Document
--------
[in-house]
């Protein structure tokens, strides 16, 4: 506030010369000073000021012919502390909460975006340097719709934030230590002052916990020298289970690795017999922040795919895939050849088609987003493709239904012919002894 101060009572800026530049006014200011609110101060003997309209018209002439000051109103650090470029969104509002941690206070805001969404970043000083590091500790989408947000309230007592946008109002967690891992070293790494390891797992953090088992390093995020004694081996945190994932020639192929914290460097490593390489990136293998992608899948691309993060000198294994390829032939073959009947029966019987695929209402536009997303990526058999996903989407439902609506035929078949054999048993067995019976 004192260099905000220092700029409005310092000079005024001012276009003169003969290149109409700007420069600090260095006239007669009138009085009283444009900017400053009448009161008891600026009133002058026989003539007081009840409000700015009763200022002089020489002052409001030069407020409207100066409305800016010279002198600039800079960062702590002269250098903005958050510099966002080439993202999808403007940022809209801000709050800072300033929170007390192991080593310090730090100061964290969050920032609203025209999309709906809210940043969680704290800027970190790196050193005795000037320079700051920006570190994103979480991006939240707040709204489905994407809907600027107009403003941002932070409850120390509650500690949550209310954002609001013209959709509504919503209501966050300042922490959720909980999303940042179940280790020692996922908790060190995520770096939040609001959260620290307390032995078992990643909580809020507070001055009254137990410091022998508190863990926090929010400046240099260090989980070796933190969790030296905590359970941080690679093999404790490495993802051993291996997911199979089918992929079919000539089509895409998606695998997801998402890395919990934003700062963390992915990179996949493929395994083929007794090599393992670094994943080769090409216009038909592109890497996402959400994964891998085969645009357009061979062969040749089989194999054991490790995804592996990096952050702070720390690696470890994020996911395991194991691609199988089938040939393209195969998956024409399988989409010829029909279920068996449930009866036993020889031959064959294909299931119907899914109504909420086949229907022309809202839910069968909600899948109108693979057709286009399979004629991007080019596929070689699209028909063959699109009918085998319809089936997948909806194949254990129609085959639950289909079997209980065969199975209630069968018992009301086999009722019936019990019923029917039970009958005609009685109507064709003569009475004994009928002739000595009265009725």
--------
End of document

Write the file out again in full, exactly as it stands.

[in-house]
């Protein structure tokens, strides 16, 4: 506030010369000073000021012919502390909460975006340097719709934030230590002052916990020298289970690795017999922040795919895939050849088609987003493709239904012919002894 101060009572800026530049006014200011609110101060003997309209018209002439000051109103650090470029969104509002941690206070805001969404970043000083590091500790989408947000309230007592946008109002967690891992070293790494390891797992953090088992390093995020004694081996945190994932020639192929914290460097490593390489990136293998992608899948691309993060000198294994390829032939073959009947029966019987695929209402536009997303990526058999996903989407439902609506035929078949054999048993067995019976 004192260099905000220092700029409005310092000079005024001012276009003169003969290149109409700007420069600090260095006239007669009138009085009283444009900017400053009448009161008891600026009133002058026989003539007081009840409000700015009763200022002089020489002052409001030069407020409207100066409305800016010279002198600039800079960062702590002269250098903005958050510099966002080439993202999808403007940022809209801000709050800072300033929170007390192991080593310090730090100061964290969050920032609203025209999309709906809210940043969680704290800027970190790196050193005795000037320079700051920006570190994103979480991006939240707040709204489905994407809907600027107009403003941002932070409850120390509650500690949550209310954002609001013209959709509504919503209501966050300042922490959720909980999303940042179940280790020692996922908790060190995520770096939040609001959260620290307390032995078992990643909580809020507070001055009254137990410091022998508190863990926090929010400046240099260090989980070796933190969790030296905590359970941080690679093999404790490495993802051993291996997911199979089918992929079919000539089509895409998606695998997801998402890395919990934003700062963390992915990179996949493929395994083929007794090599393992670094994943080769090409216009038909592109890497996402959400994964891998085969645009357009061979062969040749089989194999054991490790995804592996990096952050702070720390690696470890994020996911395991194991691609199988089938040939393209195969998956024409399988989409010829029909279920068996449930009866036993020889031959064959294909299931119907899914109504909420086949229907022309809202839910069968909600899948109108693979057709286009399979004629991007080019596929070689699209028909063959699109009918085998319809089936997948909806194949254990129609085959639950289909079997209980065969199975209630069968018992009301086999009722019936019990019923029917039970009958005609009685109507064709003569009475004994009928002739000595009265009725």